Returning an Athlete to Sport: Loading
How best to return an athlete to sport following an injury is a common deliberation between Strength & Conditioning staff, the medical team, and athletes alike. The Australian Institute of Sport (AIS) has released guidelines as to how to most safely return an athlete to full competition. To follow these guidelines, one first needs to understand a few key concepts. These include workload, the body’s adaptive potential, and rest.
Workload and Adaptive Potential
Workload is any stress the body undergoes during a specific activity. Some examples include tackling, running (distance or intensity), throwing/bowling, jumping, etc. The body’s adaptive potential is the body’s ability to adapt to a 10-20% increase in training load across a week. Increasing the load at a faster rate results in a greater risk of injury. Furthermore, increasing the load at a slower rate means that you are not taking full advantage of your ability to improve your skills and training capacity.
Rest is a vital part of recovery. Your body needs time to repair damaged tissues and improve new skills. These skills are necessary for injury prevention in the future. In the past, research recommended that athletes have full rest from activity. This is to allow them time to heal. However, recent research now shows that while recovering, it is incredibly important to maintain as close to your full training workload as possible. For example, if a runner is training 100km/week, but due to pain can only run 40km, they are better off maintaining that 40km/week whilst they rehab the injury than stopping running altogether.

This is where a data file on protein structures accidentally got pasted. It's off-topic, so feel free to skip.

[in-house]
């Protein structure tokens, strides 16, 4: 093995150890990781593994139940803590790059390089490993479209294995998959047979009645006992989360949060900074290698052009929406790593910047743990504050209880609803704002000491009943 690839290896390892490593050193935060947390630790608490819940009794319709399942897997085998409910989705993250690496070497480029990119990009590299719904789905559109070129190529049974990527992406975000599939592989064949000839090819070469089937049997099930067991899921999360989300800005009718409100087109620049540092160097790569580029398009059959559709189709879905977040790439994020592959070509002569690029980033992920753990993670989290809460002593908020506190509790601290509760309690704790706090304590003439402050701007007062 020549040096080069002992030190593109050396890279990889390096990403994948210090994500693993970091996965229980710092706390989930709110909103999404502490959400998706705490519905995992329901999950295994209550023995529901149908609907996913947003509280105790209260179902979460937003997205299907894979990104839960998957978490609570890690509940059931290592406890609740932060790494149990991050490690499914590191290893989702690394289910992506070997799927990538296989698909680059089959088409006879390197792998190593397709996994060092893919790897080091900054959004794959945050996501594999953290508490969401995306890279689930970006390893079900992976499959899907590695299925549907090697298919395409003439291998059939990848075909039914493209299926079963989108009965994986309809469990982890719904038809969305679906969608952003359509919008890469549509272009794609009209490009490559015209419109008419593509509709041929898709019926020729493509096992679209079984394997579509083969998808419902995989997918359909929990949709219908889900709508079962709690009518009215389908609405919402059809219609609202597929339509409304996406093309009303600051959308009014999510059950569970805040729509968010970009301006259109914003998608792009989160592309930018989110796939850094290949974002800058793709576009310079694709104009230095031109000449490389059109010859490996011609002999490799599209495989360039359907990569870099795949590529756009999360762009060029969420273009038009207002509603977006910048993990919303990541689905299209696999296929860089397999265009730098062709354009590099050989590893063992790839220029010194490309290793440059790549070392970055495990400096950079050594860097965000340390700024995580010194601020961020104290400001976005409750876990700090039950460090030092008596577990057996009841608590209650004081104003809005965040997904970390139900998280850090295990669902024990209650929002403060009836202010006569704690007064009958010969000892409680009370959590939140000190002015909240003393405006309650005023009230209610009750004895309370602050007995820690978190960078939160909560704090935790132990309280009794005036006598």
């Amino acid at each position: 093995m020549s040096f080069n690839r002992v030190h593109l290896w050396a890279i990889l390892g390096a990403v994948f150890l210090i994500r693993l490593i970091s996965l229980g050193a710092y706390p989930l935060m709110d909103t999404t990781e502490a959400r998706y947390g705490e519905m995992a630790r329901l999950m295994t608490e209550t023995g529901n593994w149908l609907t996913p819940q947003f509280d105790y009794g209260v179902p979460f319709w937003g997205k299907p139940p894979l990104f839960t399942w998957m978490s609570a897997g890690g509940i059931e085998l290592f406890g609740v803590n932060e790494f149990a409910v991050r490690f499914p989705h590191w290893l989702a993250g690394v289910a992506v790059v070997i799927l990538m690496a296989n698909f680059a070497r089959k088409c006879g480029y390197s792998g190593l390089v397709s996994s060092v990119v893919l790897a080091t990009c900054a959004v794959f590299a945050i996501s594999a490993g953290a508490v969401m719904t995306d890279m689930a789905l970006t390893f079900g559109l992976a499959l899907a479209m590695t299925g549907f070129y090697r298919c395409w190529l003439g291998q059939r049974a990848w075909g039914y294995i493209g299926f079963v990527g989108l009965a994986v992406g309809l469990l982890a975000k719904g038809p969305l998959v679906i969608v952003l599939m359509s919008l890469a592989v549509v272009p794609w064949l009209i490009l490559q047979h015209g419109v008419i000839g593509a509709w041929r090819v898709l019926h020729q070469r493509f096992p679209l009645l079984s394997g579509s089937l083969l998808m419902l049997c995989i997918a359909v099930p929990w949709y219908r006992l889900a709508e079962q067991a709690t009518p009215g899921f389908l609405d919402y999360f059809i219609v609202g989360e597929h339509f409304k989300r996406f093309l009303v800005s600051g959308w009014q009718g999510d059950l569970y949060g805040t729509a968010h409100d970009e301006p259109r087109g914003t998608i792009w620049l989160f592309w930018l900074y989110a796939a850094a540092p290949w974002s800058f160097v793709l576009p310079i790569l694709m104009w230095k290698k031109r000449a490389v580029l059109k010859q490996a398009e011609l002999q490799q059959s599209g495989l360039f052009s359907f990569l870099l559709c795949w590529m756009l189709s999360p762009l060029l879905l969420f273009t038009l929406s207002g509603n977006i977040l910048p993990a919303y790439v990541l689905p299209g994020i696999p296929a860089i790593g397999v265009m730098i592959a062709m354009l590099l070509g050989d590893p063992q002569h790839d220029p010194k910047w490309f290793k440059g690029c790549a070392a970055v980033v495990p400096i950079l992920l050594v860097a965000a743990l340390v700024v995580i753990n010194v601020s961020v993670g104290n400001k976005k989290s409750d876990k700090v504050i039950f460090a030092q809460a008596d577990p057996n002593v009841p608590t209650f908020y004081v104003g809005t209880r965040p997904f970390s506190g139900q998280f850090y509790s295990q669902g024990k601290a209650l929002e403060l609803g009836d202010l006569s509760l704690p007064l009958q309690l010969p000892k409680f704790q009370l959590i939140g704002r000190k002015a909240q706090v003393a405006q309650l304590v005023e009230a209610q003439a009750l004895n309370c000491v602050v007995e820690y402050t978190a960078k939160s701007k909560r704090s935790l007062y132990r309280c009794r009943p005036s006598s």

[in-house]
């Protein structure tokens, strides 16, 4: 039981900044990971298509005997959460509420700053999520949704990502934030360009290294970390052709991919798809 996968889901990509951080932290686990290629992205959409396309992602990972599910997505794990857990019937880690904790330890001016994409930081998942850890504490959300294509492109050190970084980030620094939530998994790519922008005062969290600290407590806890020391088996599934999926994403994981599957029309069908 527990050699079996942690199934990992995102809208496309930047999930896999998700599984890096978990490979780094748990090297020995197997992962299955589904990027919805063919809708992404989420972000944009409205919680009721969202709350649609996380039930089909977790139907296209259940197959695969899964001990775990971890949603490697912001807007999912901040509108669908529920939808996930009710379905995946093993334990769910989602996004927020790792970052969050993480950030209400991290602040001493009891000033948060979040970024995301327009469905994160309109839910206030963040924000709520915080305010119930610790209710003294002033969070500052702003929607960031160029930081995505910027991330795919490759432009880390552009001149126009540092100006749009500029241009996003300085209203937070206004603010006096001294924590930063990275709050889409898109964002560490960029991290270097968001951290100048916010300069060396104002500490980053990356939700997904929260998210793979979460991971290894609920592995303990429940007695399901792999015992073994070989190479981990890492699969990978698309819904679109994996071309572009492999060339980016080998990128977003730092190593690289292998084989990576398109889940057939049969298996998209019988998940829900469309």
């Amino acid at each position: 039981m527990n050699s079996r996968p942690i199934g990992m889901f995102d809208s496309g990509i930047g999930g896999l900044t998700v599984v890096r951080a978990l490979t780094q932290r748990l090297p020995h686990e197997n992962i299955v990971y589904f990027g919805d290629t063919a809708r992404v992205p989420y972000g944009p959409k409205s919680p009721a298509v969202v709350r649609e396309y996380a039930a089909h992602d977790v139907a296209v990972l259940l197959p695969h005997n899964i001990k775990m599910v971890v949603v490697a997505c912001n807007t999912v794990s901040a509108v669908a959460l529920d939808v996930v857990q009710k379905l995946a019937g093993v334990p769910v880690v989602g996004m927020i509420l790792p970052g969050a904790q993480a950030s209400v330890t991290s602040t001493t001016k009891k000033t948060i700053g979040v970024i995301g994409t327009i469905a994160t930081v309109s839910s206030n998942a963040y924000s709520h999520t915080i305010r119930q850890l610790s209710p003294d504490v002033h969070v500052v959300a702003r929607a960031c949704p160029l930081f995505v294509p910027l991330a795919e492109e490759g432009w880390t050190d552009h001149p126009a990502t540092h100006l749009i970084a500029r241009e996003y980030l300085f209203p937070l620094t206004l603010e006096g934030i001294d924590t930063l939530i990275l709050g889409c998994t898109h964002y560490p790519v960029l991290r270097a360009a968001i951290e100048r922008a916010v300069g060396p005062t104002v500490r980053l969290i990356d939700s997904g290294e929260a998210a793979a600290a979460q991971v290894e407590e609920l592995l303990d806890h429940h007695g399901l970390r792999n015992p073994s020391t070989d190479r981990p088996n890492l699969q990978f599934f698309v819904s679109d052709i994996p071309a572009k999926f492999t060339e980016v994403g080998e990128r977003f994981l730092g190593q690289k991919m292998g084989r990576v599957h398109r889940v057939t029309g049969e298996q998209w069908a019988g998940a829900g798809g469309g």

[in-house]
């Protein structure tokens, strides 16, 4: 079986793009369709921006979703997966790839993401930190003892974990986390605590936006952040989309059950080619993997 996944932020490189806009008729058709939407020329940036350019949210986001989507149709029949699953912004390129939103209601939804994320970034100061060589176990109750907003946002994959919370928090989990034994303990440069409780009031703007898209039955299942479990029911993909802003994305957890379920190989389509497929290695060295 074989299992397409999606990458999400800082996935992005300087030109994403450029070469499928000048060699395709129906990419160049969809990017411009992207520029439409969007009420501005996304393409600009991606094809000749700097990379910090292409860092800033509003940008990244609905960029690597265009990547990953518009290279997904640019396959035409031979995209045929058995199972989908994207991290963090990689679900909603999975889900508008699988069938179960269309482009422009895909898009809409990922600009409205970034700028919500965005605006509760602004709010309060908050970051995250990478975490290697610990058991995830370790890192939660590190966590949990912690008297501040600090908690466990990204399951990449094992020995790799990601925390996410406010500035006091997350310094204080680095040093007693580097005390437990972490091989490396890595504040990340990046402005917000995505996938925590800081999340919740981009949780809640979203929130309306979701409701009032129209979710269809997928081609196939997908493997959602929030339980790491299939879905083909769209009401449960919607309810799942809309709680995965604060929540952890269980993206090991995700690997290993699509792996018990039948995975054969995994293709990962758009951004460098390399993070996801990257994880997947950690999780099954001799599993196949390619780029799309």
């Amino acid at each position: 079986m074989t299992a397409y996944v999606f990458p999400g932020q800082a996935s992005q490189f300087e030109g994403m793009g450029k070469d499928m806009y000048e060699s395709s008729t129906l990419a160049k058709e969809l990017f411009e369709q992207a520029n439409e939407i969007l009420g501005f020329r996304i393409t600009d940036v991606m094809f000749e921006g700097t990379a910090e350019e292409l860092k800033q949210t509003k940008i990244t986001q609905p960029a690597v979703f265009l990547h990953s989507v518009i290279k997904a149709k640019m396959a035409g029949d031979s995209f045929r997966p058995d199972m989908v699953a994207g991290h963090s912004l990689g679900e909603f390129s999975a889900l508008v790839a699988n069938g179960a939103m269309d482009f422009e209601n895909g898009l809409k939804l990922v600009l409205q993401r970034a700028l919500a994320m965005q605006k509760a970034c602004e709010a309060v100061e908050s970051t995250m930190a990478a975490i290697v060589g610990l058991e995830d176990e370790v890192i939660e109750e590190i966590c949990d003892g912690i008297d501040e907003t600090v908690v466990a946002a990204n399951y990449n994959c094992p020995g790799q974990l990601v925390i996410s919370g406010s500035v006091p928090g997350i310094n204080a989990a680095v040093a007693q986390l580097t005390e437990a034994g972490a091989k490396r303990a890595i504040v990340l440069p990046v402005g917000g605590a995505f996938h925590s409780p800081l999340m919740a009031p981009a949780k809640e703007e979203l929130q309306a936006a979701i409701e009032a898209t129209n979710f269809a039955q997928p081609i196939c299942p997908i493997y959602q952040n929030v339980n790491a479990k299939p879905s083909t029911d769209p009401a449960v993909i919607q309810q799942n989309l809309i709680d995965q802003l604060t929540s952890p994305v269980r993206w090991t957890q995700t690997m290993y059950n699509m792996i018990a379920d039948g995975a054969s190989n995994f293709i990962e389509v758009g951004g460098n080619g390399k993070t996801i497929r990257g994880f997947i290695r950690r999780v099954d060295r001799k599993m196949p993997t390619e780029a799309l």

Returning to Sport
You can see how these principles work together when getting an athlete back to full competition. Ceasing an activity completely means that it will take much longer to return to full workload with 10-20% training increases each week. Therefore, it is important to maintain a good workload during their recovery. As a result, the athlete is at less risk of injury and more likely to return to sport sooner. The graph below is taken from the guidelines provided by the AIS.
Drew, M. K. (2015). Loads and risks following troughs.
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